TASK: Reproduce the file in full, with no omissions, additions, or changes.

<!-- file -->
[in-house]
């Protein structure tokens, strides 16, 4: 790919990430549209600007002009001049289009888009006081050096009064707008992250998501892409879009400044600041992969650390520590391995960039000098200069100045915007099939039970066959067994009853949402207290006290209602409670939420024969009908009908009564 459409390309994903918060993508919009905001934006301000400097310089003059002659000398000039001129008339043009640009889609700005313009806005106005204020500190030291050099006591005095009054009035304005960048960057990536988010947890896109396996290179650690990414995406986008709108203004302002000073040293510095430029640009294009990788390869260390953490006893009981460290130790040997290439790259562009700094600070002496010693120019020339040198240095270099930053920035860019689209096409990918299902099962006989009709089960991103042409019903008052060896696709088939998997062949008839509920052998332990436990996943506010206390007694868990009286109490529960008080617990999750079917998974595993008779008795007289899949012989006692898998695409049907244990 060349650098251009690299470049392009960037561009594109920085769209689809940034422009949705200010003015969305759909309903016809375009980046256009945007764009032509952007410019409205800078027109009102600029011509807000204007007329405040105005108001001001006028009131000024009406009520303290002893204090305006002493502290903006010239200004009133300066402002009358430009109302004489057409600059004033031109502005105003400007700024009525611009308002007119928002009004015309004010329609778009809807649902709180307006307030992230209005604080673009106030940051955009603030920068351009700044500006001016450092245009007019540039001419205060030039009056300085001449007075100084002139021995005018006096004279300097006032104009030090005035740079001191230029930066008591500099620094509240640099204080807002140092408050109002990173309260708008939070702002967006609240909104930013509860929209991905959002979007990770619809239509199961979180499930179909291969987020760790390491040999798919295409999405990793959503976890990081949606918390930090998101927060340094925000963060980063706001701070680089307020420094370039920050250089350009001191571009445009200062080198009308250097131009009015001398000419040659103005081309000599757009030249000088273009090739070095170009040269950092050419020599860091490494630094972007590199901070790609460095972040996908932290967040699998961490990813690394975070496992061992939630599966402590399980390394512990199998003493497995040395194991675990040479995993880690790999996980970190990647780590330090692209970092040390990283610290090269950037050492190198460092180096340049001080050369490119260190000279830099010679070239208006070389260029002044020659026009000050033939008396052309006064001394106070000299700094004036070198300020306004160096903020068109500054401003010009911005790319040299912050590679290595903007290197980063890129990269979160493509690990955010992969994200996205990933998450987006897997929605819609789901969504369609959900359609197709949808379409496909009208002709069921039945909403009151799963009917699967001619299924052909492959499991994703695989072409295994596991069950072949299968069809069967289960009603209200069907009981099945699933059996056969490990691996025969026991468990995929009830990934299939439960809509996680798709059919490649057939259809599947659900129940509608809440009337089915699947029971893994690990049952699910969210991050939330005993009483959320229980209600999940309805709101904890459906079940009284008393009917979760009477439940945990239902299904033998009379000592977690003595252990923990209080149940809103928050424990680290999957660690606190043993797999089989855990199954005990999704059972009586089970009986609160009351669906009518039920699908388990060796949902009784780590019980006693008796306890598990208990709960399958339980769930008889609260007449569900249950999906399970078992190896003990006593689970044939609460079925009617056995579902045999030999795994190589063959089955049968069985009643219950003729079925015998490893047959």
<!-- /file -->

[in-house]
């Protein structure tokens, strides 16, 4: 790919990430549209600007002009001049289009888009006081050096009064707008992250998501892409879009400044600041992969650390520590391995960039000098200069100045915007099939039970066959067994009853949402207290006290209602409670939420024969009908009908009564 459409390309994903918060993508919009905001934006301000400097310089003059002659000398000039001129008339043009640009889609700005313009806005106005204020500190030291050099006591005095009054009035304005960048960057990536988010947890896109396996290179650690990414995406986008709108203004302002000073040293510095430029640009294009990788390869260390953490006893009981460290130790040997290439790259562009700094600070002496010693120019020339040198240095270099930053920035860019689209096409990918299902099962006989009709089960991103042409019903008052060896696709088939998997062949008839509920052998332990436990996943506010206390007694868990009286109490529960008080617990999750079917998974595993008779008795007289899949012989006692898998695409049907244990 060349650098251009690299470049392009960037561009594109920085769209689809940034422009949705200010003015969305759909309903016809375009980046256009945007764009032509952007410019409205800078027109009102600029011509807000204007007329405040105005108001001001006028009131000024009406009520303290002893204090305006002493502290903006010239200004009133300066402002009358430009109302004489057409600059004033031109502005105003400007700024009525611009308002007119928002009004015309004010329609778009809807649902709180307006307030992230209005604080673009106030940051955009603030920068351009700044500006001016450092245009007019540039001419205060030039009056300085001449007075100084002139021995005018006096004279300097006032104009030090005035740079001191230029930066008591500099620094509240640099204080807002140092408050109002990173309260708008939070702002967006609240909104930013509860929209991905959002979007990770619809239509199961979180499930179909291969987020760790390491040999798919295409999405990793959503976890990081949606918390930090998101927060340094925000963060980063706001701070680089307020420094370039920050250089350009001191571009445009200062080198009308250097131009009015001398000419040659103005081309000599757009030249000088273009090739070095170009040269950092050419020599860091490494630094972007590199901070790609460095972040996908932290967040699998961490990813690394975070496992061992939630599966402590399980390394512990199998003493497995040395194991675990040479995993880690790999996980970190990647780590330090692209970092040390990283610290090269950037050492190198460092180096340049001080050369490119260190000279830099010679070239208006070389260029002044020659026009000050033939008396052309006064001394106070000299700094004036070198300020306004160096903020068109500054401003010009911005790319040299912050590679290595903007290197980063890129990269979160493509690990955010992969994200996205990933998450987006897997929605819609789901969504369609959900359609197709949808379409496909009208002709069921039945909403009151799963009917699967001619299924052909492959499991994703695989072409295994596991069950072949299968069809069967289960009603209200069907009981099945699933059996056969490990691996025969026991468990995929009830990934299939439960809509996680798709059919490649057939259809599947659900129940509608809440009337089915699947029971893994690990049952699910969210991050939330005993009483959320229980209600999940309805709101904890459906079940009284008393009917979760009477439940945990239902299904033998009379000592977690003595252990923990209080149940809103928050424990680290999957660690606190043993797999089989855990199954005990999704059972009586089970009986609160009351669906009518039920699908388990060796949902009784780590019980006693008796306890598990208990709960399958339980769930008889609260007449569900249950999906399970078992190896003990006593689970044939609460079925009617056995579902045999030999795994190589063959089955049968069985009643219950003729079925015998490893047959």